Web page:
Steampunk phonetics

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From the Transactions of the Philological Society, 1873-74, "VIII. — On the Physical Constituents of Accent and Emphasis: By Alexander J. Ellis, Esq., President":

Phonautographic Sound-curves. Any disturbance in the air produces a series of alternate condensations and rarefactions, which, coming in contact with the drum of the ear, cause it to vibrate, in such a manner as to produce, after various internal modifications, the well-known sensation of sound. The most convenient way of analyzing this sensation is to analyze the motion of a single point in the drum of the ear. This is effected by an instrument called the phonautograph, consisting of a metal paraboloidal reflector (answering to the passage leading to the drum of the ear), truncated by a plane passing through its focus and perpendicular to its axis, over which opening is stretched a delicate membrane, ordinarily bladder (answering to the drum of the ear). At one point of this membrane is fixed a style (ordinarily a piece of quill), which rests against a cylinder, over which is rolled a piece of paper delicately coated with lampblack. A disturbance of the air inside the reflector causes the style to move backwards and forwards on the lampblacked surface, which it scrapes off. If the cylinder remain at rest, this produces a white straight line of moderate length. But if, as is usual, the cylinder be caused to revolve with a uniform motion, the style scratches out a white undulating line, which may be called a sound-curve, and which is the visible symbol of the invisible disturbance of the air.

I'll have more to say about this fascinating document, about Alexander J. Ellis (see also Jonathan P.J. Stock, "Alexander J. Ellis and his place in the history of ethnomusicology", Ethnomusicology 2007), and about Ellis's 1872 Philological Society Presidential Address ("On the Relation of Thought to Sound as the Pivot of Philological Research").

For now, I'll just add Ellis's list of "matters to be considered in a sound-curve", and his quaint account of sound-curve duration:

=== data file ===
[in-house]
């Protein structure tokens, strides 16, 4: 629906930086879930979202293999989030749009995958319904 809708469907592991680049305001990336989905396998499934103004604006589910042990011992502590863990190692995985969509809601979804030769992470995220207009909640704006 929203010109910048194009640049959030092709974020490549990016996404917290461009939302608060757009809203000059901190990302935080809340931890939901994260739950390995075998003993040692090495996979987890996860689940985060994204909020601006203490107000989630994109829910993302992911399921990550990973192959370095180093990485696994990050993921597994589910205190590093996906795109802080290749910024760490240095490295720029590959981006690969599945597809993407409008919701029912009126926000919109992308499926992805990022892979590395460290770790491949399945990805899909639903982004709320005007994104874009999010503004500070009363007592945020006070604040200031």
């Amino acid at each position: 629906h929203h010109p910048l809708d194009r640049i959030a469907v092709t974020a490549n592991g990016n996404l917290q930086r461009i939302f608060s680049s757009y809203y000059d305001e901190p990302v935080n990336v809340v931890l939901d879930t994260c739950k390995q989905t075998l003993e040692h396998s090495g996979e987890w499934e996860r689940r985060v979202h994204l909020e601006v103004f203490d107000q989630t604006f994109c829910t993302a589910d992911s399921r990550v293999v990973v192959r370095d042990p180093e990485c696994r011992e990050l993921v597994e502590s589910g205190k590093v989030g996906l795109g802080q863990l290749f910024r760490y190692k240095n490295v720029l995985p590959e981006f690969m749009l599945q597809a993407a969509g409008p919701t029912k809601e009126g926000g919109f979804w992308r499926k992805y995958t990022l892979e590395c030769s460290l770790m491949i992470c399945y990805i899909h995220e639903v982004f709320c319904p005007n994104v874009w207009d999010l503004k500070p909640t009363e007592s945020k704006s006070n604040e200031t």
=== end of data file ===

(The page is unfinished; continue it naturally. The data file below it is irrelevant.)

A sound-curve is generally made up of repeated undulations, and is considered to be unaltered so long as these undulations recur in precisely the same manner. There are four principal matters to be considered in a sound-curve, which will be here called length, pitch, force, and form, the nature of which I proceed to explain.

Means exist for accurately determining the length of the medial straight line, which would be described by a fixed, instead of a vibrating style, in one second of time, and would then pass from the beginning to the end of a sound-curve. The ratio of the length of such portion of this line as passes through an unaltering portion of the sound-curve, to the length corresponding to one second of time, gives the length of time during which the disturbance of air lasted unchanged, that is, the duration of the sound in seconds. This will hereafter be called its length.

I'll also note in passing that the term "Sound-curve" — what we would now call a "(sound) waveform" — did not die with Ellis, but was used as late as 1937 in Sir James Jean's Science and Music:

We have seen that all sound, whether pleasant or unpleasant, whether music or mere noise, is represented by a curve. We shall first examine the general properties of such a curve, trying to discover why some curves produce pleasure when they reach our ears and some pain. We must then consider the transmission of sound, discussing how best to retain the pleasurable qualities in our sound-curve, as it passes on from one carrier to another, and how far it is possible to prevent unpleasant qualities contaminating the curve. Finally we shall have to discuss the strange transformations that the sound-curve may undergo inside our heads.

As background, this is what a "phonautograph" device of Ellis's era (sometimes called "phonoautograph") looked like (source and discussion here):

And this is the sort of output it produced (source and discussion here):

A later (c. 1913) version of the same sort of device, from L'abbé Rousselot's lab at the Sorbonne, is illustrated in my post "Empirical Foundations of Linguistics", 7/26/2011. Rousselot's machine has a much longer piece of lampblacked recording material, a clockwork motor to drive the cylinder, and multiple inputs for things like nasal airflow:

(See also "God's own Englishman with a tube up his nose", 3/23/2007.)


  1. Guy said,

    August 23, 2015 @ 1:43 pm

    According to Wikipedia: "The phonograph was invented in 1877 by Thomas Edison. While other inventors had produced devices that could record sounds, Edison's phonograph was the first to be able to reproduce the recorded sound." (Internal citations omitted)